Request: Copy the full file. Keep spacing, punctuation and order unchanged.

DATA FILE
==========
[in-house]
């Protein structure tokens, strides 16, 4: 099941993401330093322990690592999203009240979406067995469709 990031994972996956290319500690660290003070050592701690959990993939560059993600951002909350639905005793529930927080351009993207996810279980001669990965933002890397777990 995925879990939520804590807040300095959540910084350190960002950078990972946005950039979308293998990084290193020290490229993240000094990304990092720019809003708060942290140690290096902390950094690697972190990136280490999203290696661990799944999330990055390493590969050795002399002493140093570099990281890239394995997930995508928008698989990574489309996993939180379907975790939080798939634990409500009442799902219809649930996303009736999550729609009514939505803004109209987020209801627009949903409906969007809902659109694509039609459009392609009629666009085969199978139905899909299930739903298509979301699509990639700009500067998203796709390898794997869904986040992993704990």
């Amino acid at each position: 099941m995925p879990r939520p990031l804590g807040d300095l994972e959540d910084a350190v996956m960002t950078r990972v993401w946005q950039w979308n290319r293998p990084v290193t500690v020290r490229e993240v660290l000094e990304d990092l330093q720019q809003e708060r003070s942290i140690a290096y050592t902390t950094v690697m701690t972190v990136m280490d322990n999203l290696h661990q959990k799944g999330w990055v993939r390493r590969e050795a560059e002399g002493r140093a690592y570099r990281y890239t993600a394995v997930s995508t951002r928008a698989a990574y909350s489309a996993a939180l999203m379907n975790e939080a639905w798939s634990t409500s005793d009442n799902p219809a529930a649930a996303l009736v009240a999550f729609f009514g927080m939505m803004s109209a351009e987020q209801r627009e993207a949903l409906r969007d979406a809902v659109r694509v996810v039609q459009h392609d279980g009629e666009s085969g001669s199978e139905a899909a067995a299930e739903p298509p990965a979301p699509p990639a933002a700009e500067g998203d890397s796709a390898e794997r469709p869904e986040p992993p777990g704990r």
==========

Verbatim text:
[in-house]
């Protein structure tokens, strides 16, 4: 099941993401330093322990690592999203009240979406067995469709 990031994972996956290319500690660290003070050592701690959990993939560059993600951002909350639905005793529930927080351009993207996810279980001669990965933002890397777990 995925879990939520804590807040300095959540910084350190960002950078990972946005950039979308293998990084290193020290490229993240000094990304990092720019809003708060942290140690290096902390950094690697972190990136280490999203290696661990799944999330990055390493590969050795002399002493140093570099990281890239394995997930995508928008698989990574489309996993939180379907975790939080798939634990409500009442799902219809649930996303009736999550729609009514939505803004109209987020209801627009949903409906969007809902659109694509039609459009392609009629666009085969199978139905899909299930739903298509979301699509990639700009500067998203796709390898794997869904986040992993704990």
């Amino acid at each position: 099941m995925p879990r939520p990031l804590g807040d300095l994972e959540d910084a350190v996956m960002t950078r990972v993401w946005q950039w979308n290319r293998p990084v290193t500690v020290r490229e993240v660290l000094e990304d990092l330093q720019q809003e708060r003070s942290i140690a290096y050592t902390t950094v690697m701690t972190v990136m280490d322990n999203l290696h661990q959990k799944g999330w990055v993939r390493r590969e050795a560059e002399g002493r140093a690592y570099r990281y890239t993600a394995v997930s995508t951002r928008a698989a990574y909350s489309a996993a939180l999203m379907n975790e939080a639905w798939s634990t409500s005793d009442n799902p219809a529930a649930a996303l009736v009240a999550f729609f009514g927080m939505m803004s109209a351009e987020q209801r627009e993207a949903l409906r969007d979406a809902v659109r694509v996810v039609q459009h392609d279980g009629e666009s085969g001669s199978e139905a899909a067995a299930e739903p298509p990965a979301p699509p990639a933002a700009e500067g998203d890397s796709a390898e794997r469709p869904e986040p992993p777990g704990r």